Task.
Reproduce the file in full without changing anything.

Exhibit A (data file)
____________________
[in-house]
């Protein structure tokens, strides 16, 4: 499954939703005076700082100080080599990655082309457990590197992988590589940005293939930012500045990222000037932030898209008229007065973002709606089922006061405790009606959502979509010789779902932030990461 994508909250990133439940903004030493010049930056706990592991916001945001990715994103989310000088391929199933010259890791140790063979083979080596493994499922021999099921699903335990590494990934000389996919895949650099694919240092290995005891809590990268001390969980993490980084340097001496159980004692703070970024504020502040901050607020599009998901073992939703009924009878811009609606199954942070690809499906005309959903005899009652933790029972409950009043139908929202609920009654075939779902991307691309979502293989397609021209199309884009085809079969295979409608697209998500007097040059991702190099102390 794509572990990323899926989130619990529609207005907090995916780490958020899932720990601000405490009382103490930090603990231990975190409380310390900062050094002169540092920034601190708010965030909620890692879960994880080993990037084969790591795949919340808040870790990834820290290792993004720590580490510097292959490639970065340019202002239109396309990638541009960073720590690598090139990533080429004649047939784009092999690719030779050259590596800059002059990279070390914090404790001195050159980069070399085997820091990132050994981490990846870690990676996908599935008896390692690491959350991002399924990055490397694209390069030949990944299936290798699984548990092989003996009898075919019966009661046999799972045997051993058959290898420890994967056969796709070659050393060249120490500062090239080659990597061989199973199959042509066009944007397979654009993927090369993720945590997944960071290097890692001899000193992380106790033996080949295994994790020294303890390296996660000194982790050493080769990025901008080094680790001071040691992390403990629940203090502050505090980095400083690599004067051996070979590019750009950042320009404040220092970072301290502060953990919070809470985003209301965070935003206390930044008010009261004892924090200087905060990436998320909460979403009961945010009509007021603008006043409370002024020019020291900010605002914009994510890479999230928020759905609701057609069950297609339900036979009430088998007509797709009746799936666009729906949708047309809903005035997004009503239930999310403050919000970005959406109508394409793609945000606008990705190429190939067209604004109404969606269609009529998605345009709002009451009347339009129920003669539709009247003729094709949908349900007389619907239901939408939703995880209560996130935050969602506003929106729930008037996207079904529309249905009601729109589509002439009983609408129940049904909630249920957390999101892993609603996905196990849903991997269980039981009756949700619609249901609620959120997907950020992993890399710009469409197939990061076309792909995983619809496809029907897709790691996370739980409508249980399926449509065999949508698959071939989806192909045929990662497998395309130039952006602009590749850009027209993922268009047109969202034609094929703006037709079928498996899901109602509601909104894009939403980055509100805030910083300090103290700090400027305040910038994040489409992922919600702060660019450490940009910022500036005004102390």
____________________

[in-house]
């Protein structure tokens, strides 16, 4: 499954939703005076700082100080080599990655082309457990590197992988590589940005293939930012500045990222000037932030898209008229007065973002709606089922006061405790009606959502979509010789779902932030990461 994508909250990133439940903004030493010049930056706990592991916001945001990715994103989310000088391929199933010259890791140790063979083979080596493994499922021999099921699903335990590494990934000389996919895949650099694919240092290995005891809590990268001390969980993490980084340097001496159980004692703070970024504020502040901050607020599009998901073992939703009924009878811009609606199954942070690809499906005309959903005899009652933790029972409950009043139908929202609920009654075939779902991307691309979502293989397609021209199309884009085809079969295979409608697209998500007097040059991702190099102390 794509572990990323899926989130619990529609207005907090995916780490958020899932720990601000405490009382103490930090603990231990975190409380310390900062050094002169540092920034601190708010965030909620890692879960994880080993990037084969790591795949919340808040870790990834820290290792993004720590580490510097292959490639970065340019202002239109396309990638541009960073720590690598090139990533080429004649047939784009092999690719030779050259590596800059002059990279070390914090404790001195050159980069070399085997820091990132050994981490990846870690990676996908599935008896390692690491959350991002399924990055490397694209390069030949990944299936290798699984548990092989003996009898075919019966009661046999799972045997051993058959290898420890994967056969796709070659050393060249120490500062090239080659990597061989199973199959042509066009944007397979654009993927090369993720945590997944960071290097890692001899000193992380106790033996080949295994994790020294303890390296996660000194982790050493080769990025901008080094680790001071040691992390403990629940203090502050505090980095400083690599004067051996070979590019750009950042320009404040220092970072301290502060953990919070809470985003209301965070935003206390930044008010009261004892924090200087905060990436998320909460979403009961945010009509007021603008006043409370002024020019020291900010605002914009994510890479999230928020759905609701057609069950297609339900036979009430088998007509797709009746799936666009729906949708047309809903005035997004009503239930999310403050919000970005959406109508394409793609945000606008990705190429190939067209604004109404969606269609009529998605345009709002009451009347339009129920003669539709009247003729094709949908349900007389619907239901939408939703995880209560996130935050969602506003929106729930008037996207079904529309249905009601729109589509002439009983609408129940049904909630249920957390999101892993609603996905196990849903991997269980039981009756949700619609249901609620959120997907950020992993890399710009469409197939990061076309792909995983619809496809029907897709790691996370739980409508249980399926449509065999949508698959071939989806192909045929990662497998395309130039952006602009590749850009027209993922268009047109969202034609094929703006037709079928498996899901109602509601909104894009939403980055509100805030910083300090103290700090400027305040910038994040489409992922919600702060660019450490940009910022500036005004102390």